The Supreme Constitutional Court may reach its decision over proceedings seeking to dismiss Auditor General Odysseas Michaelides before summer recess, it emerged on Thursday.

Reacting to the decision a day after the eight-panel judges dismissed opposition proceedings put forth by Michaelides, legal experts weighed in on the ‘what now’ question.

Professor of Law at University of Nicosia, Achilles Emilianides said the fact that next week three dates have been set for hearing, is indicative of the speed with which the Supreme Constitutional Court is seeking to make its decision.

The judges themselves have said in a previous hearing that due to the significance of the case, it is their wish not to see the case drag on.

Speaking on Astra, Emilianides added that considering the facts of the case have been accepted for the most part by both sides, there will not be a question of assessing the reliability of the witnesses.

As such, the case will now move on to the substance of the matter – whether Michaelides is deemed to have behaved with inappropriate conduct, as the Attorney General Giorgos Savvides has claimed in his filing of the case seeking dismissal.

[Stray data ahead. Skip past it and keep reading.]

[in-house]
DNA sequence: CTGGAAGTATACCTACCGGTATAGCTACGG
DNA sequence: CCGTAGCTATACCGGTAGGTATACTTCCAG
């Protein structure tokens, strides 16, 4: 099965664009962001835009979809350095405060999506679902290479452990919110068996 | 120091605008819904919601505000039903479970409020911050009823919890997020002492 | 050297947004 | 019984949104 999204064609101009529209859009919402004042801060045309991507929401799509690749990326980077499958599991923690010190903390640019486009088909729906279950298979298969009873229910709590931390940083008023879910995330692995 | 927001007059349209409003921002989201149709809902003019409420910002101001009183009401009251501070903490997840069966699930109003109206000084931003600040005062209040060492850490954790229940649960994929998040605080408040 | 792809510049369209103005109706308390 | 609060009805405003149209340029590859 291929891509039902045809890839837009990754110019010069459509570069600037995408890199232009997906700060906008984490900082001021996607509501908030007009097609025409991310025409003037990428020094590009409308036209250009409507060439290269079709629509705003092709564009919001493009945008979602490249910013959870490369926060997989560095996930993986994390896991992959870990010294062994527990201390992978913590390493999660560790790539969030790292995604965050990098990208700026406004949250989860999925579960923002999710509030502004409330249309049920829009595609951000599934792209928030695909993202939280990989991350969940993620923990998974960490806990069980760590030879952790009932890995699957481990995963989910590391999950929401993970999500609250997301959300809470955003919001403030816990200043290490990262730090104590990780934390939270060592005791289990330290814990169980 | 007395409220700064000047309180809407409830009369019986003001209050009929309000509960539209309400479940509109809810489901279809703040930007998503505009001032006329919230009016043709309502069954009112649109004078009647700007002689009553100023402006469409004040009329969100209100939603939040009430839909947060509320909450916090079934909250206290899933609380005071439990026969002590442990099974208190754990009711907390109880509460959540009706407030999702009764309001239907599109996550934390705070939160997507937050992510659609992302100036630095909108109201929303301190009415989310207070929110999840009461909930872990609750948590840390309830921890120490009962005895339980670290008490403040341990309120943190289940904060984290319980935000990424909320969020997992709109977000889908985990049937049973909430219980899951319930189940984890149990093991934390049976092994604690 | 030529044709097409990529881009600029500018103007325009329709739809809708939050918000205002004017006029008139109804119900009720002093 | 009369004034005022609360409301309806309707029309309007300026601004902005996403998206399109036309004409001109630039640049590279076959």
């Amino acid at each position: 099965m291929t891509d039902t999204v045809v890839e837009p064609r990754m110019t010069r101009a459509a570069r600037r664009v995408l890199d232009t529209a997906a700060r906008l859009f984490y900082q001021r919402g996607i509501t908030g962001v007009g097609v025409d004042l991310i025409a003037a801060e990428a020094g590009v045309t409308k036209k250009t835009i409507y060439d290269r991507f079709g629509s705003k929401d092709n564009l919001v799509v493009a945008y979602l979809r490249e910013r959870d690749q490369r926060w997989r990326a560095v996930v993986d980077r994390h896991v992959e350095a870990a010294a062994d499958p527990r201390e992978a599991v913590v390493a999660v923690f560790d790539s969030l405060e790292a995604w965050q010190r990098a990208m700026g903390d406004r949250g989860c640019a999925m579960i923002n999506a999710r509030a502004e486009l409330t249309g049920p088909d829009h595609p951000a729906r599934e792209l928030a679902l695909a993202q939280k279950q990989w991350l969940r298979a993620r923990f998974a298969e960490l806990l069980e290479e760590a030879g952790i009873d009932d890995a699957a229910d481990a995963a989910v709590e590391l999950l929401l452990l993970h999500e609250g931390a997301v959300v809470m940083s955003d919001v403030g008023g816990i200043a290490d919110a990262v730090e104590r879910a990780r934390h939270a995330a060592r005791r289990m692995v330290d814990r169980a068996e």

Emilianides said should the court rule Michaelides should be dismissed, the President of the Republic will have no other choice but to move forward with his dismissal.

The case cannot be appealed, as the decision is made by the country’s top court, he specified.

The next hearing on Wednesday will see Savvides take the stand as a witness. 

Lawyer George Christofides, speaking on Alpha said this must be the first time in Cyprus’ history that a sitting AG will appear before the country’s Supreme Constitutional Court for a case he himself has filed.

He called it a clash of institutions of “megatons” where the two top independent institutions of the country have turned to the courts to resolve their differences.

“This is the first time the Supreme Constitutional Court faces such an institutional clash,” he said.

Meanwhile, Costas Paraskevas, Associate Professor at University of Cyprus underlined that Wednesday’s decision to reject the argument put forth by Michaelides is indicative of the central legal role the AG has in Cyprus’ legal system.

Michaelides’ legal team had sought to argue that the AG does not have the legal recourse to move to have the Auditor General dismissed. In opposition proceedings reacting to Savvides’ dismissal case, Michaelides’ lawyers argued that only the President of the Republic has the authority to fire an independent official, as that is the authority which appointed them.

The argument was rejected during Wednesday’s hearing, and court will now begin to hear the substance of the case.

Savvides has made clear his team will not be calling President Nikos Christodoulides as a witness, though it remains to be seen if Michaelides’ side will.